Denunciation abounds, in its many forms: snark (was that word invented or fostered in a poem, Lewis Carroll’s “The Hunting of the Snark“?), ranking-out, calling-out, bringing-down, blowing-up, flaming, scorching, trashing, negative campaigning, skepticism, exposure, nailing, shafting, finishing, diminishing, down-blogging. Aggressive moral denunciation—performed with varying degrees of justice and skill in life, in print, on the Web, in politics, on television and radio, in book-reviewing, in sports, in courtrooms and committee meetings—generates dismay and glee in its audience. Sometimes, for many of us, dismay and glee simultaneously, in an uneasy combination.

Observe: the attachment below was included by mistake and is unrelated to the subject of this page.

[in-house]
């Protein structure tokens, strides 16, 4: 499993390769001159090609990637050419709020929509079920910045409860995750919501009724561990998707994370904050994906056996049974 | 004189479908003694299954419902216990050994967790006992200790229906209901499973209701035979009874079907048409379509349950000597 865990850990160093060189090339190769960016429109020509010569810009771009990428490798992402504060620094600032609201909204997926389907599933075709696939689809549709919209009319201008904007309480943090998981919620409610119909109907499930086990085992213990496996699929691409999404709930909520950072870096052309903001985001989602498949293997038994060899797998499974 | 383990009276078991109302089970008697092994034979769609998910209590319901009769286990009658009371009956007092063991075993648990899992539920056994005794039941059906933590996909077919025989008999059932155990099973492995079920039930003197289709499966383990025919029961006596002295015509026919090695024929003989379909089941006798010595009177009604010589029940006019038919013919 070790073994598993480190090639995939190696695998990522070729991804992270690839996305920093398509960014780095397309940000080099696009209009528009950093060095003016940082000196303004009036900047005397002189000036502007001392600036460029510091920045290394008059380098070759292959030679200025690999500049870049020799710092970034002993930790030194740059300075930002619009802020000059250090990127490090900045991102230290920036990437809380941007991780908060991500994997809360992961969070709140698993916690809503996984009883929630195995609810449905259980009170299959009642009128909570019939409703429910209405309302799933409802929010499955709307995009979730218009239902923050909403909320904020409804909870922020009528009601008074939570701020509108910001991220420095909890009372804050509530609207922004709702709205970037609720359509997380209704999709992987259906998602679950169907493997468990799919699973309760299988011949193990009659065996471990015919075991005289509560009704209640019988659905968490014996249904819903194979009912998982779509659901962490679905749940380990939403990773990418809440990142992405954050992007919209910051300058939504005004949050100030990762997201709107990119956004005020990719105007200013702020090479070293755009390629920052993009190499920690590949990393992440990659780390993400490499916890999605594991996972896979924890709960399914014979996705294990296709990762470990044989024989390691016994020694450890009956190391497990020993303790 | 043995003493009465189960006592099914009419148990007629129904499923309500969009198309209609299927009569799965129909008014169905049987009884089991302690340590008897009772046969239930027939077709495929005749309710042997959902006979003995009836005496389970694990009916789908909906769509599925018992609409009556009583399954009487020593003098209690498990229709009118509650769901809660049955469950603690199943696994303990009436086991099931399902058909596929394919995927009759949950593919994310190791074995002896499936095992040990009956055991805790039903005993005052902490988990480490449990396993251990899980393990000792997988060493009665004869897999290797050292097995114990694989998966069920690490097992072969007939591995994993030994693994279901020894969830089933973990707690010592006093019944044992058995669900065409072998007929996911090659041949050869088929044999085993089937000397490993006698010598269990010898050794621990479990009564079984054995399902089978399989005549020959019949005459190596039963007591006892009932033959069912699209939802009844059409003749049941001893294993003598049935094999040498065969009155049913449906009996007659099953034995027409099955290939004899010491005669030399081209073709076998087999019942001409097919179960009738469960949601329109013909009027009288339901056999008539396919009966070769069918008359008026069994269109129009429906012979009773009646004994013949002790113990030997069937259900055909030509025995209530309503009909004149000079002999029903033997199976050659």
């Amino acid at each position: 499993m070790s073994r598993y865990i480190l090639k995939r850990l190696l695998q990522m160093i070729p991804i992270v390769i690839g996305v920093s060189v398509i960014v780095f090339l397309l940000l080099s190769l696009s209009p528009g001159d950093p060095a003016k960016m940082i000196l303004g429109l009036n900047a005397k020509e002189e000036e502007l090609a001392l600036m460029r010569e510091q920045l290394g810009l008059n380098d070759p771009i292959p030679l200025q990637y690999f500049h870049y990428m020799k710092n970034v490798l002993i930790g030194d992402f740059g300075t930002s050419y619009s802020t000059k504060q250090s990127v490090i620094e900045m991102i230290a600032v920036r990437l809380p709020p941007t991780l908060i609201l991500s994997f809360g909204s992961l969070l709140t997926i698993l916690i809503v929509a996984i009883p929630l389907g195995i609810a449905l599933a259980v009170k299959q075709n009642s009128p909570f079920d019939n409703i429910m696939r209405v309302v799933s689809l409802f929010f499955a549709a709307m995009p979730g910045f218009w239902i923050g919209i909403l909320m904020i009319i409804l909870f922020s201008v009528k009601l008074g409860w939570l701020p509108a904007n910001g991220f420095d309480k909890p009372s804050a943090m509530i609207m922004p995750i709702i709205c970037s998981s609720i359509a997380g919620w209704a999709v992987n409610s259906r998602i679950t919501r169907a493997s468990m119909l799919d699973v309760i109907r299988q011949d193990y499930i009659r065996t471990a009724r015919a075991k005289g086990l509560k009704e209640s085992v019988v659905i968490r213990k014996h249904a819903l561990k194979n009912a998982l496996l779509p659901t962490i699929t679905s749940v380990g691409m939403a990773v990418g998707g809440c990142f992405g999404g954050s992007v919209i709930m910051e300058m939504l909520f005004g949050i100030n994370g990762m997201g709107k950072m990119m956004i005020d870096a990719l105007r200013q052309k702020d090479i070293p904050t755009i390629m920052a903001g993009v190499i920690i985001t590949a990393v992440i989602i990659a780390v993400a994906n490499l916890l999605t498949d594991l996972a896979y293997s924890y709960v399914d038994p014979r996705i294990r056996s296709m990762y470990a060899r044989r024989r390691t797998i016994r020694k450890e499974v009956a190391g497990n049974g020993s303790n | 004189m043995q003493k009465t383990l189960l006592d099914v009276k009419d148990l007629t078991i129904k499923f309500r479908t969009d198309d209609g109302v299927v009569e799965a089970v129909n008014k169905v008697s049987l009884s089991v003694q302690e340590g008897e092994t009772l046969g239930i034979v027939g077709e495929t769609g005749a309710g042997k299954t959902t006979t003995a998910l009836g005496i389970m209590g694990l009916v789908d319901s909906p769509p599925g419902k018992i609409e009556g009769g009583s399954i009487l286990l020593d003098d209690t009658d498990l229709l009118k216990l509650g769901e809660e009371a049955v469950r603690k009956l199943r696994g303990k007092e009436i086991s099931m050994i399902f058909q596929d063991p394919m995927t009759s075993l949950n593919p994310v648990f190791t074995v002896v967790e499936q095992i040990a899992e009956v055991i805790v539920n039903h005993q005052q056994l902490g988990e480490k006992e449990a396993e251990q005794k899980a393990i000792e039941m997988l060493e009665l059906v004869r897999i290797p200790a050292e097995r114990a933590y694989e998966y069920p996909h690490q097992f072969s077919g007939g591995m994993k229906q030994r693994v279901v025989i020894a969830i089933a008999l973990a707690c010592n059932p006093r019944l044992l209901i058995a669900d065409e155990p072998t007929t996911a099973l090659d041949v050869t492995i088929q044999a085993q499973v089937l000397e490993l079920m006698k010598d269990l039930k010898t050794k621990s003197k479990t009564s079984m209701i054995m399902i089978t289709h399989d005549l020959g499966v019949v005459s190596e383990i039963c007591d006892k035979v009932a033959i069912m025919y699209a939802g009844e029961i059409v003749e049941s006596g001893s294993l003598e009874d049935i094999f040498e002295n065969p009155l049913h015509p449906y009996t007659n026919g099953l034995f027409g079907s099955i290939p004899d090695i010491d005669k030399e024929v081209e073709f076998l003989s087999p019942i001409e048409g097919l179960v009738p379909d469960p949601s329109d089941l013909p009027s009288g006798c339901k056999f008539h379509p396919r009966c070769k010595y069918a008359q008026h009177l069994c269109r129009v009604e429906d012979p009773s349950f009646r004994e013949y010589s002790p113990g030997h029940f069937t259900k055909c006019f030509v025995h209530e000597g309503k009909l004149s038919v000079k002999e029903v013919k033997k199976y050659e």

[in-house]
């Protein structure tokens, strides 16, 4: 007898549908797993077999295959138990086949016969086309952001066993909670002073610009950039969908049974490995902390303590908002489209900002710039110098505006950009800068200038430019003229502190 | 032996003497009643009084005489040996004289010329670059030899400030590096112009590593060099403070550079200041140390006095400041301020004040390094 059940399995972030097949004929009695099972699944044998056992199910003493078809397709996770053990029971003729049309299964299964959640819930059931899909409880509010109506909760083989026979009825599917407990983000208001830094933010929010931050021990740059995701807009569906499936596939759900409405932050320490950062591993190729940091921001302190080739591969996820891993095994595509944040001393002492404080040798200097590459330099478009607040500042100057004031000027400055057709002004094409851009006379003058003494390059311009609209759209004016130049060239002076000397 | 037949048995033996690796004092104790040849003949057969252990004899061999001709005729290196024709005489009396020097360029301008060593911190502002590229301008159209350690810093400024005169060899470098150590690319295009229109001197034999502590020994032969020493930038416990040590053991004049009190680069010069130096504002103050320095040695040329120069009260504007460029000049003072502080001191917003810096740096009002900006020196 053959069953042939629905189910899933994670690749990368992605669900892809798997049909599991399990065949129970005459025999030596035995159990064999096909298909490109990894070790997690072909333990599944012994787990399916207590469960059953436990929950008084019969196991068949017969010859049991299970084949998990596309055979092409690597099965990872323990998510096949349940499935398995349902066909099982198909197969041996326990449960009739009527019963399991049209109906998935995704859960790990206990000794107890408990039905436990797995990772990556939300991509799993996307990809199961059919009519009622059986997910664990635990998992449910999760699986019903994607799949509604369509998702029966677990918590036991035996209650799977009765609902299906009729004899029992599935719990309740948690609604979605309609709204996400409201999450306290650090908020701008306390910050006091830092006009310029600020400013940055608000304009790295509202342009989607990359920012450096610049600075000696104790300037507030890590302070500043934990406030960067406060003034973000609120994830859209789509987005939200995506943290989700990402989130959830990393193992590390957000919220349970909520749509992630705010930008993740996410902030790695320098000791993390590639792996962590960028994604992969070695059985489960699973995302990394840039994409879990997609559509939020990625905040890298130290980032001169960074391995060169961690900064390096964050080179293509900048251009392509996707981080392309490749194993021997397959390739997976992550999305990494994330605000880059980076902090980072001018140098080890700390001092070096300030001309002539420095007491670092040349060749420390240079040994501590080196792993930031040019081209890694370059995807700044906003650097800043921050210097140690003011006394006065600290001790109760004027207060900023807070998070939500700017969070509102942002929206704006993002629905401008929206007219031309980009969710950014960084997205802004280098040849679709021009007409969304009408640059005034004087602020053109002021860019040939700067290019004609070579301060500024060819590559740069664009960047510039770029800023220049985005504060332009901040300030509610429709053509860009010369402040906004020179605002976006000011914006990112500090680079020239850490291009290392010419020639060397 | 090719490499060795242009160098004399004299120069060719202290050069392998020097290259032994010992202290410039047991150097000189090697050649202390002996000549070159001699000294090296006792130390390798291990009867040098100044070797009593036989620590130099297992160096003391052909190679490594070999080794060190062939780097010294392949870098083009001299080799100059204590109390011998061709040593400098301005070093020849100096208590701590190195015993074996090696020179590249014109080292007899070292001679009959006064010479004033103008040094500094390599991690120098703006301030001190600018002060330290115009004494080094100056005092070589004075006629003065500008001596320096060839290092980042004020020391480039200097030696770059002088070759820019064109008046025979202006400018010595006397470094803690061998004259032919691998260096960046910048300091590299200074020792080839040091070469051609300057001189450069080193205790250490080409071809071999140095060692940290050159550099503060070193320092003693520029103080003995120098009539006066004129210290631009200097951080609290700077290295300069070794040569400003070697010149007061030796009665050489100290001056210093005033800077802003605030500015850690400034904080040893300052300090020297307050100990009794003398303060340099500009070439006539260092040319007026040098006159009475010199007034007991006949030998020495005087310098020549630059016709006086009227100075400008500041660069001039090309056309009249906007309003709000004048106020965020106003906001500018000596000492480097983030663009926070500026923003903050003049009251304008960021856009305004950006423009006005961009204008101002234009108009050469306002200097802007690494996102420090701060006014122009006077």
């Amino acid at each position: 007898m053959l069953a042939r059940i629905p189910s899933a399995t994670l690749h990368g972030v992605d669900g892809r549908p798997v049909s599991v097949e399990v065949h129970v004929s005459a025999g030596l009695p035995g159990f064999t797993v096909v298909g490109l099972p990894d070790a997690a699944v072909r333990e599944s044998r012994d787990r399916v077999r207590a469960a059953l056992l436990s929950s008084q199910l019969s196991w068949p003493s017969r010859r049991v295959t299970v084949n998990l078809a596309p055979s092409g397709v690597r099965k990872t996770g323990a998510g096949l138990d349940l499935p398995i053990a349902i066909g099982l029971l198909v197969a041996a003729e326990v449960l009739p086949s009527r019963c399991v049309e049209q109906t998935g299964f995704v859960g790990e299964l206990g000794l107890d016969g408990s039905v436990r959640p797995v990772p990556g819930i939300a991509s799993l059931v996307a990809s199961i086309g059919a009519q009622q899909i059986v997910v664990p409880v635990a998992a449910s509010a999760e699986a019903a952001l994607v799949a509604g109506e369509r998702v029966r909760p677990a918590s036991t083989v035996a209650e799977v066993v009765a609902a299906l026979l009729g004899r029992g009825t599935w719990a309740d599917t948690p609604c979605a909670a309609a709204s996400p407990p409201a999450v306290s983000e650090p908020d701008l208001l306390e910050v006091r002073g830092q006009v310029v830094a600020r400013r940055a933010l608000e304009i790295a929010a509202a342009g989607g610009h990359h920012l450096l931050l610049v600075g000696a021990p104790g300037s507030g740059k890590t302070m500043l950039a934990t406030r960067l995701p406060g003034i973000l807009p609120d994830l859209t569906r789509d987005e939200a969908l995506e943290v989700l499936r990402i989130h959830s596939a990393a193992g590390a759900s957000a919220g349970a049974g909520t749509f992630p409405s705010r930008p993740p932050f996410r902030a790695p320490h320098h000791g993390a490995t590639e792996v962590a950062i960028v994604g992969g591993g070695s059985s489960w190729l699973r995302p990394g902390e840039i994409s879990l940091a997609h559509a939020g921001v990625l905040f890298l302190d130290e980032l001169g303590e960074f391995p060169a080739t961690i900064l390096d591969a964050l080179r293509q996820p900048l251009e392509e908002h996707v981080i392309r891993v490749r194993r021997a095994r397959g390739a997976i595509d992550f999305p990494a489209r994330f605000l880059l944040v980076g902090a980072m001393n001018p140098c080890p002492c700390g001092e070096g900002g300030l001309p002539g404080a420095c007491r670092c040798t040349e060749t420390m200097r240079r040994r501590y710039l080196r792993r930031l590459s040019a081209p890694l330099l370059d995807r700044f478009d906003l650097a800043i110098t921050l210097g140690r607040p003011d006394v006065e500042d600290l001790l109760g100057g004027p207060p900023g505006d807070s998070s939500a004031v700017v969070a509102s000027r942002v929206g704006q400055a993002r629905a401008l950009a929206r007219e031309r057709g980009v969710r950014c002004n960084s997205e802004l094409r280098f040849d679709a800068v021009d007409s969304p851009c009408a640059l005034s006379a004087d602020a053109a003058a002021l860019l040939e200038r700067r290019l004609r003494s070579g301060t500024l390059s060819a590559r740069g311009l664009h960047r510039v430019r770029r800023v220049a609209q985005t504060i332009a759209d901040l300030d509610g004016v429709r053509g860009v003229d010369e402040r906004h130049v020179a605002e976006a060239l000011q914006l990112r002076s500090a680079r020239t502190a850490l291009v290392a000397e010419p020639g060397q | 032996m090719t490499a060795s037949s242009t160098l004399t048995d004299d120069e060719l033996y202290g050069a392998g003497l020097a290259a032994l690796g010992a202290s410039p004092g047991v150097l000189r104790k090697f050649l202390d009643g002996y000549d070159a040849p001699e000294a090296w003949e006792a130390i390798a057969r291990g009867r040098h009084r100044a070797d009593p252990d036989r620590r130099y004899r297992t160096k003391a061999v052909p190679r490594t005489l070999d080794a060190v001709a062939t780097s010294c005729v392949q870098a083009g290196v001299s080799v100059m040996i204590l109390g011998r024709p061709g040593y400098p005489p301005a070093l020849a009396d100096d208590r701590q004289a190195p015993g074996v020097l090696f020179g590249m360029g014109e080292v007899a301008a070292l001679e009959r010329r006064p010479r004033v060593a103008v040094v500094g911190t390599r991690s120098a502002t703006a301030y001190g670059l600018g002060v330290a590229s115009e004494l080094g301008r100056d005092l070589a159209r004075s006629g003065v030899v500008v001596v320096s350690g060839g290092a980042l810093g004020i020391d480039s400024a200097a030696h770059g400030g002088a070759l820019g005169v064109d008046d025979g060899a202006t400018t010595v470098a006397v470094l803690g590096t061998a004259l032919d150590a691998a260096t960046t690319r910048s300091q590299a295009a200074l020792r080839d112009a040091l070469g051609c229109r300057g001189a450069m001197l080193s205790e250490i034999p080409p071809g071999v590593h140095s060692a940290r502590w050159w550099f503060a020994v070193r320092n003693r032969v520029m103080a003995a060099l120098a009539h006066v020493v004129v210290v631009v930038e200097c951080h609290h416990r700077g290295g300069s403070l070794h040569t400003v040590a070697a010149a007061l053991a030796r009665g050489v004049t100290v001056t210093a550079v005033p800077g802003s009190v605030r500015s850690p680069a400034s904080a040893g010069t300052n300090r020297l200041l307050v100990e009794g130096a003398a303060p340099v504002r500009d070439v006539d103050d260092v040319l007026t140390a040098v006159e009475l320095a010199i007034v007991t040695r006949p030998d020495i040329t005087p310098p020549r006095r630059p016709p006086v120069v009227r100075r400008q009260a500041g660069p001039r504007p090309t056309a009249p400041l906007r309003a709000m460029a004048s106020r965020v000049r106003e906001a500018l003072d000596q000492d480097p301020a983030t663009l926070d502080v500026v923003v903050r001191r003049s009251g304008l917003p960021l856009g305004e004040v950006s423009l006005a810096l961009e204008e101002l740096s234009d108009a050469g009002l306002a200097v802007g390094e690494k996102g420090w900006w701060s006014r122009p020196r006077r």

A basic form of denunciation is indicated by the slightly archaic but useful expression giving the lie.

No one has ever given the lie more memorably, explicitly, and universally than Sir Walter Raleigh (1552-1618) in “The Lie.” The poem, among other things, demonstrates the power of repetition and refrain. The power, too, of plain rather than fancy or arcane words—for example, blabbing.

I remember being enchanted—a bit excessively, I now think—when I first read “The Lie” by a single wonderful image early on: “Say to the court it glows/ And shines like rotten wood.” The mental picture of an opalescent, greenish glow on a moldy softwood plank—that phosphorescent decay—knocked me out (to use an expression from those student days). It was a period when images were highly prized, and my teachers encouraged me to prize images, the deeper the better. Well, though I may have been unreflectingly guided by fashion, at least I had the brains to appreciate this great image of Raleigh’s.